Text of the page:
“Ningin’ it up”

April 9, 2009

To see the front page of our Ning to see how it’s being used for yourself, CLICK HERE or HERE.

First, let me say I am aware of how infrequent and inconsistant my posts are; I’m working on it!  This last two weeks has been brutal, though I won’t get into it here.  Now, I’m on Easter break and still not feeling like myself, but vastly improved.  And now, back to the purpose of my post!!!

How I use the ning for my class:

  1. Students post a “reflective” blog over their reading once a week (Note: not a summary; students are to reflect on what stood out or take a stance that might facilitate a conversation.)
  2. Students must respond to FIVE blog posts by commenting each week. They are actually responding to last week’s discussion so all blog posts are available for comment.
  3. Students also post questions and responses on the forum boards for points. This category is flexible, allowing students to choose to participate only in dialogues they find interesting or believe they can contribute. There’s a rubric with a total of 100 points available for participation over the entire unit.

Additionally, students are doing a semi-on-the-side research based “paper” in the form of a “formal blog post” (is there such a thing?).  For now, it consists of researching a controversial scientist, writing an introduction to the paper, a paragraph of dry facts (here’s what he/she really did), and then taking a stance on whether the contribution was positive or negative, ending in a well crafted conclusion.  Yes, it’s a bit formulaic, but it’s only a 1-2 page paper and I want them to get right to the point!  I hope it goes well, as I would like to continue having blog posts requring MLA format to give them the opportunity to practice!

Here’s what I LOVE about the Ning in my class:

  1. Students who are too shy to state their opinions in class finally have an opportunity to “speak” up and I am very pleased to see them sharing their thoughts!
  2. Students will have a built in study guide for the essays and tests rather than asking me to provide their thinking for them.
  3. It offers students the TIME needed to express their thoughts more clearly.  While I still love having Socratic seminars and other fun circle discussions, you have to be really quick to keep up.  Some less aggressive students struggle to get a word in at the times that they have something fabulous to contribute.
  4. Students have the opportunity to make the space their own by personalizing pages not only with colors, but also pictures, music, videos, applications, and so on.  This seems to make them more likely to contribute!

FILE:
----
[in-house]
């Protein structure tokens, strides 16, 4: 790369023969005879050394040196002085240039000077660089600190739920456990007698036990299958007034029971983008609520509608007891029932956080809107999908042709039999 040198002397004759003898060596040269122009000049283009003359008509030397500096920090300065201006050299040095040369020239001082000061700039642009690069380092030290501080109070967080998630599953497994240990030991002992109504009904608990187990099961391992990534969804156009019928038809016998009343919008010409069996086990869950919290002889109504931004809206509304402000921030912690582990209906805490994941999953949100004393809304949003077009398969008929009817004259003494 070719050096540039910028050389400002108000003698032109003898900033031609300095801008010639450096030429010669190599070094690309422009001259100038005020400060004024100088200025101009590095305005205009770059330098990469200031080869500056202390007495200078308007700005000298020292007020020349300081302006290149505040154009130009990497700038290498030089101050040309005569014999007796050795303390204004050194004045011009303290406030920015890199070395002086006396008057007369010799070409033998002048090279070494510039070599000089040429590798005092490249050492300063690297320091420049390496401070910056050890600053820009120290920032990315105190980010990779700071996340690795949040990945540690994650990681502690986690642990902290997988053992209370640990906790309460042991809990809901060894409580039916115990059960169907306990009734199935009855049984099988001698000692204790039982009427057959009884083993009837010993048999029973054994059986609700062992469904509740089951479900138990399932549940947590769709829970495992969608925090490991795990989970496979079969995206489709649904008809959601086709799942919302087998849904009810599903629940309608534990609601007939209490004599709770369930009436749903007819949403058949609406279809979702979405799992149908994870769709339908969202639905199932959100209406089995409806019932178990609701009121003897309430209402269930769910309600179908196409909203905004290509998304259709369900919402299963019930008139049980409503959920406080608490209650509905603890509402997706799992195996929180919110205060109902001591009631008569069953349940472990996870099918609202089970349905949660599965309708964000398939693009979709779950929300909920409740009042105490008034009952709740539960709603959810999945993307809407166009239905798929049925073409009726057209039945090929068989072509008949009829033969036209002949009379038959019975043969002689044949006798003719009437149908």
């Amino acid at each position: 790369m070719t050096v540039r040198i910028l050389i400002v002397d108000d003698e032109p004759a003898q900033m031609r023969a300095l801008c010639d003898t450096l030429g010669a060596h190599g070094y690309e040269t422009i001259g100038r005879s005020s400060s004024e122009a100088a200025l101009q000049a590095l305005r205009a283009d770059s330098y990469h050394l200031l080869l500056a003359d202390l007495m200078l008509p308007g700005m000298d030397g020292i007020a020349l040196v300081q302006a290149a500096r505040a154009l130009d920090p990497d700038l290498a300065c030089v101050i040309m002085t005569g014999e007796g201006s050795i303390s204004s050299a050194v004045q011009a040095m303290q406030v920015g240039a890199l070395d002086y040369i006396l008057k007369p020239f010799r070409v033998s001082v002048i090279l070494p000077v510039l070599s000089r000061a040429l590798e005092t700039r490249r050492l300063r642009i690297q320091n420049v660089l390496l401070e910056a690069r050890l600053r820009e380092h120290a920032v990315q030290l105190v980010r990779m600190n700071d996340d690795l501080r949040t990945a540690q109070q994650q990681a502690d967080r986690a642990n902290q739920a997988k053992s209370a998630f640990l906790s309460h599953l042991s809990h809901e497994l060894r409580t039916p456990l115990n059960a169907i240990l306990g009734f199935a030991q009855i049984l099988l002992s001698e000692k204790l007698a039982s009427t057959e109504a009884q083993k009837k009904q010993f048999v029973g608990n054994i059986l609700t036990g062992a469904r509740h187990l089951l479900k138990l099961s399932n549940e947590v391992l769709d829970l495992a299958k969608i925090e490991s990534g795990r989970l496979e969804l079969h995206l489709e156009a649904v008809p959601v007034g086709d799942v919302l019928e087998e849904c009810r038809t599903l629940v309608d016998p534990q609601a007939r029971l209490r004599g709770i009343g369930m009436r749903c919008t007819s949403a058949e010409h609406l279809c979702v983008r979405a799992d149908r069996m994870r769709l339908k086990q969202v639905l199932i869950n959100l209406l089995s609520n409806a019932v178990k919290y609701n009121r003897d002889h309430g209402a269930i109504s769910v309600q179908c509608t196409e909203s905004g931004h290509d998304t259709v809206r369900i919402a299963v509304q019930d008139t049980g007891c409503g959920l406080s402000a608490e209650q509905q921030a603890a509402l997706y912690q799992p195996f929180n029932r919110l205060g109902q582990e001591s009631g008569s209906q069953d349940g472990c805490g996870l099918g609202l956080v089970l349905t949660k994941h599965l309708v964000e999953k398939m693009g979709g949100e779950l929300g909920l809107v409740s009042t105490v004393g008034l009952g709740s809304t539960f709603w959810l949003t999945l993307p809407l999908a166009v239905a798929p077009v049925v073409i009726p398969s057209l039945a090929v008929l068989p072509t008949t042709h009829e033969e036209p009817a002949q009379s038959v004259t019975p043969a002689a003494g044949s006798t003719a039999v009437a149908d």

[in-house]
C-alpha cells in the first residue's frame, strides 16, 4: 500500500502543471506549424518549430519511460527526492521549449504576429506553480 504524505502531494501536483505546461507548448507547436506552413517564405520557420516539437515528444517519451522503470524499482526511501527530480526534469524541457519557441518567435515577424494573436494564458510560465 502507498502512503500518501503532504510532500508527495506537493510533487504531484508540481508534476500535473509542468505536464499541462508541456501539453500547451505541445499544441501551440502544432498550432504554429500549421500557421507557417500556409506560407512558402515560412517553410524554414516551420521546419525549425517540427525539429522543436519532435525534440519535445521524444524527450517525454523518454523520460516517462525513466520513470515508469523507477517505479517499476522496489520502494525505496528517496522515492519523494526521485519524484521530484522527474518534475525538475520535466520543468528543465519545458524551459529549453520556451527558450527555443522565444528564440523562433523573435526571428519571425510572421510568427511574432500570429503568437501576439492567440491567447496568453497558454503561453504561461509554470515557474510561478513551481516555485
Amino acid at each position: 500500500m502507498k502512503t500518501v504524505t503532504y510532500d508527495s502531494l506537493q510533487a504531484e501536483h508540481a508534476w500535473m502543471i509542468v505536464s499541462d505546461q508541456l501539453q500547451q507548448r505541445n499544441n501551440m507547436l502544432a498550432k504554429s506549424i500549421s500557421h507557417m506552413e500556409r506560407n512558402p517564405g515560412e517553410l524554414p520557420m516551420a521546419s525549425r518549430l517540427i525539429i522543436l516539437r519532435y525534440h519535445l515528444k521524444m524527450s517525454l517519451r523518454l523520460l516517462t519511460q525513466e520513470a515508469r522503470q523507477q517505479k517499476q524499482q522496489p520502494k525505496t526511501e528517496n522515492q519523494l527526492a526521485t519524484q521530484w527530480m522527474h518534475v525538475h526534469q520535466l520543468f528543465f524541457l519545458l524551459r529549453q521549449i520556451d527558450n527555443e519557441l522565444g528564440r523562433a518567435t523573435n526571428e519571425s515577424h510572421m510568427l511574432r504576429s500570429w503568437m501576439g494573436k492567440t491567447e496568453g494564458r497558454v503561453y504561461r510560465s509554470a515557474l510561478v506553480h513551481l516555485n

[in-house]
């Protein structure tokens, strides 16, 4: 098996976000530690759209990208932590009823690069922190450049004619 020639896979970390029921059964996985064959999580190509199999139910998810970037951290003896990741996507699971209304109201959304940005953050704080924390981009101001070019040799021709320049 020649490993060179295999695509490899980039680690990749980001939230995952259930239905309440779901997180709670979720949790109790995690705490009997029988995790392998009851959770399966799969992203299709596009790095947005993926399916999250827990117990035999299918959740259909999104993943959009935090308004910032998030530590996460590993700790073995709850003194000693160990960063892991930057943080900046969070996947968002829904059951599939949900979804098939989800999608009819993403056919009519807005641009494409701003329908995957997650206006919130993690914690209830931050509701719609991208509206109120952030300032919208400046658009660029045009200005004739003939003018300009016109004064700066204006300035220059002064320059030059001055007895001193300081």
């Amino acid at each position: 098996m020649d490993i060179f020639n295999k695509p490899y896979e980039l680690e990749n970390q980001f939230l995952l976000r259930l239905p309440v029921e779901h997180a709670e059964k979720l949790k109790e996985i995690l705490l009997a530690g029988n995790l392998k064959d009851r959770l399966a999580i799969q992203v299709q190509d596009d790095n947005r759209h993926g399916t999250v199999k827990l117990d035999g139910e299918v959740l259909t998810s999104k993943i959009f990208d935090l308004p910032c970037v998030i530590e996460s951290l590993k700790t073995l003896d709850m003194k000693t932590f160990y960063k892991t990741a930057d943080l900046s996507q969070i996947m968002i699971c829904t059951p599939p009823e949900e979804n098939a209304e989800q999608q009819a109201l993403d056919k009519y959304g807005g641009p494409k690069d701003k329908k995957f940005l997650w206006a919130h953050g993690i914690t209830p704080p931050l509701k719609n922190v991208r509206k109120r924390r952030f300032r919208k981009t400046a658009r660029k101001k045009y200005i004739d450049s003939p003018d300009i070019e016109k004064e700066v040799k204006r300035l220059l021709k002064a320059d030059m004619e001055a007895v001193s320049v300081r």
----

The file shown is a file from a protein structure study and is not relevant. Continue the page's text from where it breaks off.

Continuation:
5. As a total control freak, I cannot help but love the features available!  I approve members, the features described above, the posts and comments.  Even though I cannot control every single thing, I do get email notification of all activity, so I can check in on them around the clock. (Literally, since I receive these emails on my Blackberry. Yes, I’m addicted to checking my email!)
  6. I have even begun holding the blog posts in moderation until all are submitted so that students must come up with their own ideas, rather than mimicking those of their peers.  This not only require more thinking on the part of students, but it also *hopefully* encourages more diversity of thoughts and opinions to respond to!

I’m sure there are plenty more!  We’ve only been on Ning for 2 weeks so far, but I’m very pleased with the progress.  What are your thoughts on the benefits and shortcomings of using Ning as an extension of the classroom? And/Or are there any fabulous ways you are incorporating the Ning that I (anyone else) should be considering?


3 Responses to ““Ningin’ it up””

  1. Liz Davis Says:

    Thanks for this great post. Your Ning looks great and you have done a wonderful job of summarizing the best features of Ning in the classroom. I have had a lot of English teachers use Ning and I’m always trying to explain what I like about it. I will definitely be passing on your blog post and your Ning link.

  2. I think the work you’ve been doing is fantastic! One way I have been interested in seeing Ning used in education would be in the recording of classes or lessons and using those videos to ask students/colleagues to comment on pedagogy. I started using Ning with a 6th grade class earlier this year, but, lo and behold, they were too young! (13, apparently, is a magic social network number…) Thanks again for posting your work.

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